What conservative Catholics continue to call as “immoral” is the simple admission that human suffering is wrong and that we should do everything in our power to prevent it. It is far better for the Church that starving children are forced to peddle wares on the streets than to concede that planning pregnancies by more certain means can be used to prevent the anguish of more innocent children born into misfortune. The authority of God’s One True Church over sins is enough and any mere human attempt at alleviating affliction or delivering justice is heresy. This belief is why the Church squirrels away its rapist employees from real courts. This is irresponsible absurdity at full gallop. Despite its persistent assumption of it, the Church does not stand on the moral high ground. It is wallowing in its own valley of self-righteousness and blindness to human distress. How have we been swindled into thinking that the Church has anything useful or true to say about morals?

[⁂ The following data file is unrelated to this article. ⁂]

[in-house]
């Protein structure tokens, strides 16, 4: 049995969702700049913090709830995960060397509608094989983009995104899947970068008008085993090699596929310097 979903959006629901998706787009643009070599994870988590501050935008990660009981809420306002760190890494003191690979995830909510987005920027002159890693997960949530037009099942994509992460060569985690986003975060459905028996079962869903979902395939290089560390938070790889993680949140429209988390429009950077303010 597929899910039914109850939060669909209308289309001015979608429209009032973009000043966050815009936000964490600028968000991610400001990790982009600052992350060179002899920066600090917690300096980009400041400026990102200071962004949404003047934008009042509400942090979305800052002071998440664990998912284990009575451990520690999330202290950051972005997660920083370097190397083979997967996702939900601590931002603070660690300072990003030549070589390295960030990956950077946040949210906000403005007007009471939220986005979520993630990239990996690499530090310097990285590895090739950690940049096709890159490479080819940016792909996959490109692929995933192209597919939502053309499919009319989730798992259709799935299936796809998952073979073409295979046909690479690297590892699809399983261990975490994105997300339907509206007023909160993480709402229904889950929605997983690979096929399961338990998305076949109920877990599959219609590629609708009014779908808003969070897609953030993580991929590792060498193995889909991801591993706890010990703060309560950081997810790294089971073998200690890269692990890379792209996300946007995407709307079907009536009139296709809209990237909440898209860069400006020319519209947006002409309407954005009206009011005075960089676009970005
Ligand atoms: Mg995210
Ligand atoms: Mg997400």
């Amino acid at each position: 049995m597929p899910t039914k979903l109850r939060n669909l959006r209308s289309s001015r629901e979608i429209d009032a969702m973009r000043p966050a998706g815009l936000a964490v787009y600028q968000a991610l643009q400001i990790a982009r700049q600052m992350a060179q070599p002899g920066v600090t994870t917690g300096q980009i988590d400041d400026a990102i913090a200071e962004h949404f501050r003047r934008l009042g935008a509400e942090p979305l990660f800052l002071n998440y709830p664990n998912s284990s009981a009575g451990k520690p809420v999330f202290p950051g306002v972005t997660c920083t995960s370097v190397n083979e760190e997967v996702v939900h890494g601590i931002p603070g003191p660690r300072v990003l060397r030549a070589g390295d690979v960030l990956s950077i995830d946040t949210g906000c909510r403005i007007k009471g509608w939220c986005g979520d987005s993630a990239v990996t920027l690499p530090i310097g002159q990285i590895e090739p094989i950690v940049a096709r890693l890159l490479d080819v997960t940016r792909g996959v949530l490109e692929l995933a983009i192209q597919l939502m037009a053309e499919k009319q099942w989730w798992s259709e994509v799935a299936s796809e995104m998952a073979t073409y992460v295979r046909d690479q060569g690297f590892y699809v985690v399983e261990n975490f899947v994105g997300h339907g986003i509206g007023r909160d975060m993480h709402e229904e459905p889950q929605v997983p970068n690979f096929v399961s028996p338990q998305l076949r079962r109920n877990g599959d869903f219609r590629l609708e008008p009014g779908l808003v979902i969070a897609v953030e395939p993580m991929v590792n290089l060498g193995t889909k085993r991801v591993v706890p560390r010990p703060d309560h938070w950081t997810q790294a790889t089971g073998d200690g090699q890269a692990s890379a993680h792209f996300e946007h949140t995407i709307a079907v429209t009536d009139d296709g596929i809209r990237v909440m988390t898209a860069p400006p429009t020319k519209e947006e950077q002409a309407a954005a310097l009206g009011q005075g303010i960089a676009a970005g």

On the matter of the respect so fervently demanded by our friends across the aisle, it may perhaps be a shock to them that respect is earned. Respect, as with the moral high ground, is merited through the soundness of one’s positions despite dogged criticism. It is obtained not by steadfast dogmatism, but by an openness to changing one’s most cherished beliefs in the face of evidence. We show our respect for people of different views by arguing with them. This is because we believe that people are sensible and will listen to reason, lest we be guilty of the condescension of feigned deference and politeness, which passive-aggressively insinuates the unreasonableness of an adversary by keeping what you believe is true from them. We respect people enough to call them out when they are lying because we believe that they are not cynics and that they genuinely care about truth and the lives of the human beings their opinions affect.
The Church already recognizes some linkage between unplanned pregnancies and a life of hardship, albeit half-heartedly. Their promotion of the archaic and ineffective “natural family planning” betrays their hypocrisy. As HL Mencken notes, “It is now quite lawful for a Catholic woman to avoid pregnancy by a resort to mathematics, though she is still forbidden to resort to physics or chemistry.” They will eventually catch up with the modern ethics of sexuality and contraception, like it has with slavery and witch burning, give or take a few centuries. But until they do, their opinions on morality and human experience are as invalid and as retrograde as Pro-Life Philippines’ opinions on neuroscience and the effect of Satan on the prefrontal cortex.